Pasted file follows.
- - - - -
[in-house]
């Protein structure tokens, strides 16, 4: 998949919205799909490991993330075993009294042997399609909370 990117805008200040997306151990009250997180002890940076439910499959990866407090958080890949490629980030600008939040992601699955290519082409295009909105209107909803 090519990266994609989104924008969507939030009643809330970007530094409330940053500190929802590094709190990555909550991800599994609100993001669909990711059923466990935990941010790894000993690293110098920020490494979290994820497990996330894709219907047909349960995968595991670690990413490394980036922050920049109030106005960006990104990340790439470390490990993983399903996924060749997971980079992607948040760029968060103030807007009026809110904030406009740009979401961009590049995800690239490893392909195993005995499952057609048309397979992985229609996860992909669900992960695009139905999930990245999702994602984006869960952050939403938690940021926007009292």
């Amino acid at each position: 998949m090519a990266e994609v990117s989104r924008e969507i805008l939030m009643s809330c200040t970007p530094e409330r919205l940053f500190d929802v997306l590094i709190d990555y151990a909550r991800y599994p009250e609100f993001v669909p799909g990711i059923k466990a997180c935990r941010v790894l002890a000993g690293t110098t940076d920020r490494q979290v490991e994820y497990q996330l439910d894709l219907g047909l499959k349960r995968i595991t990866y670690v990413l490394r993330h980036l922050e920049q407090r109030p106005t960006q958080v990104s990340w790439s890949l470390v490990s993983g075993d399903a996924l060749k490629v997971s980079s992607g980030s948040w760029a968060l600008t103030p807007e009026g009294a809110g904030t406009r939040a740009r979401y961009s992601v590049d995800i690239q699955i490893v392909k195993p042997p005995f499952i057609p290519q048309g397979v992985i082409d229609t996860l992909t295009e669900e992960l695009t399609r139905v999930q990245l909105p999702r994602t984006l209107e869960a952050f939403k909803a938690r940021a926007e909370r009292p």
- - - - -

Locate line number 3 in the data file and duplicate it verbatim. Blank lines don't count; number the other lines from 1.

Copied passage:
């Amino acid at each position: 998949m090519a990266e994609v990117s989104r924008e969507i805008l939030m009643s809330c200040t970007p530094e409330r919205l940053f500190d929802v997306l590094i709190d990555y151990a909550r991800y599994p009250e609100f993001v669909p799909g990711i059923k466990a997180c935990r941010v790894l002890a000993g690293t110098t940076d920020r490494q979290v490991e994820y497990q996330l439910d894709l219907g047909l499959k349960r995968i595991t990866y670690v990413l490394r993330h980036l922050e920049q407090r109030p106005t960006q958080v990104s990340w790439s890949l470390v490990s993983g075993d399903a996924l060749k490629v997971s980079s992607g980030s948040w760029a968060l600008t103030p807007e009026g009294a809110g904030t406009r939040a740009r979401y961009s992601v590049d995800i690239q699955i490893v392909k195993p042997p005995f499952i057609p290519q048309g397979v992985i082409d229609t996860l992909t295009e669900e992960l695009t399609r139905v999930q990245l909105p999702r994602t984006l209107e869960a952050f939403k909803a938690r940021a926007e909370r009292p």